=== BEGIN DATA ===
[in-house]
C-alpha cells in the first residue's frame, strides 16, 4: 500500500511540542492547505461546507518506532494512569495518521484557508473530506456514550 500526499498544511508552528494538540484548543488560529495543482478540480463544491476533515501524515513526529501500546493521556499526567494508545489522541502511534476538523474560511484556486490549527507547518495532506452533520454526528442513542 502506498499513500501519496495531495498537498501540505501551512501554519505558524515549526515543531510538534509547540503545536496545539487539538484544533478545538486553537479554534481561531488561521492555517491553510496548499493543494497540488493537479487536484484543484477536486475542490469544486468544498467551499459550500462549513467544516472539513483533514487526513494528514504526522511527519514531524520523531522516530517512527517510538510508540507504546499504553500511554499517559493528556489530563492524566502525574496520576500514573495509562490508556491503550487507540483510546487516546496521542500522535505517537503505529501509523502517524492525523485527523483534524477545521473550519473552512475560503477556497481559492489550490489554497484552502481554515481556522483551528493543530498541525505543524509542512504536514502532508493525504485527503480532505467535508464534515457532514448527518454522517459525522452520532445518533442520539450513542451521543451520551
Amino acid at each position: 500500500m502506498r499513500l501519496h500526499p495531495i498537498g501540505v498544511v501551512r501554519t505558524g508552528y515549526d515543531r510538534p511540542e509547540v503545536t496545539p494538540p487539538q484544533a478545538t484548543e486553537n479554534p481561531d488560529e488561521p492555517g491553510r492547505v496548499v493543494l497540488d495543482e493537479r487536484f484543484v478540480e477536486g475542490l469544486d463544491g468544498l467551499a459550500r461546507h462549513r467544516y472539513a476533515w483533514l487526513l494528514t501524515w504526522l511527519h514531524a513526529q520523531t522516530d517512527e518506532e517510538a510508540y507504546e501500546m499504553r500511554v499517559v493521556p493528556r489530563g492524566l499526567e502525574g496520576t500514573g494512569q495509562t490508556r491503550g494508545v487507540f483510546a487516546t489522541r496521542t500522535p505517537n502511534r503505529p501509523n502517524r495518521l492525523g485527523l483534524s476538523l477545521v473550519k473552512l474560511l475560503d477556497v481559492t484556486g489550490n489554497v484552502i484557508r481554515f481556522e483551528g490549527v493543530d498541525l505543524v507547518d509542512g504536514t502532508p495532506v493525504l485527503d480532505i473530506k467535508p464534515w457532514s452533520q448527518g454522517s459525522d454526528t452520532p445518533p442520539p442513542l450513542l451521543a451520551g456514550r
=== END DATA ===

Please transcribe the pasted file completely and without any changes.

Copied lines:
[in-house]
C-alpha cells in the first residue's frame, strides 16, 4: 500500500511540542492547505461546507518506532494512569495518521484557508473530506456514550 500526499498544511508552528494538540484548543488560529495543482478540480463544491476533515501524515513526529501500546493521556499526567494508545489522541502511534476538523474560511484556486490549527507547518495532506452533520454526528442513542 502506498499513500501519496495531495498537498501540505501551512501554519505558524515549526515543531510538534509547540503545536496545539487539538484544533478545538486553537479554534481561531488561521492555517491553510496548499493543494497540488493537479487536484484543484477536486475542490469544486468544498467551499459550500462549513467544516472539513483533514487526513494528514504526522511527519514531524520523531522516530517512527517510538510508540507504546499504553500511554499517559493528556489530563492524566502525574496520576500514573495509562490508556491503550487507540483510546487516546496521542500522535505517537503505529501509523502517524492525523485527523483534524477545521473550519473552512475560503477556497481559492489550490489554497484552502481554515481556522483551528493543530498541525505543524509542512504536514502532508493525504485527503480532505467535508464534515457532514448527518454522517459525522452520532445518533442520539450513542451521543451520551
Amino acid at each position: 500500500m502506498r499513500l501519496h500526499p495531495i498537498g501540505v498544511v501551512r501554519t505558524g508552528y515549526d515543531r510538534p511540542e509547540v503545536t496545539p494538540p487539538q484544533a478545538t484548543e486553537n479554534p481561531d488560529e488561521p492555517g491553510r492547505v496548499v493543494l497540488d495543482e493537479r487536484f484543484v478540480e477536486g475542490l469544486d463544491g468544498l467551499a459550500r461546507h462549513r467544516y472539513a476533515w483533514l487526513l494528514t501524515w504526522l511527519h514531524a513526529q520523531t522516530d517512527e518506532e517510538a510508540y507504546e501500546m499504553r500511554v499517559v493521556p493528556r489530563g492524566l499526567e502525574g496520576t500514573g494512569q495509562t490508556r491503550g494508545v487507540f483510546a487516546t489522541r496521542t500522535p505517537n502511534r503505529p501509523n502517524r495518521l492525523g485527523l483534524s476538523l477545521v473550519k473552512l474560511l475560503d477556497v481559492t484556486g489550490n489554497v484552502i484557508r481554515f481556522e483551528g490549527v493543530d498541525l505543524v507547518d509542512g504536514t502532508p495532506v493525504l485527503d480532505i473530506k467535508p464534515w457532514s452533520q448527518g454522517s459525522d454526528t452520532p445518533p442520539p442513542l450513542l451521543a451520551g456514550r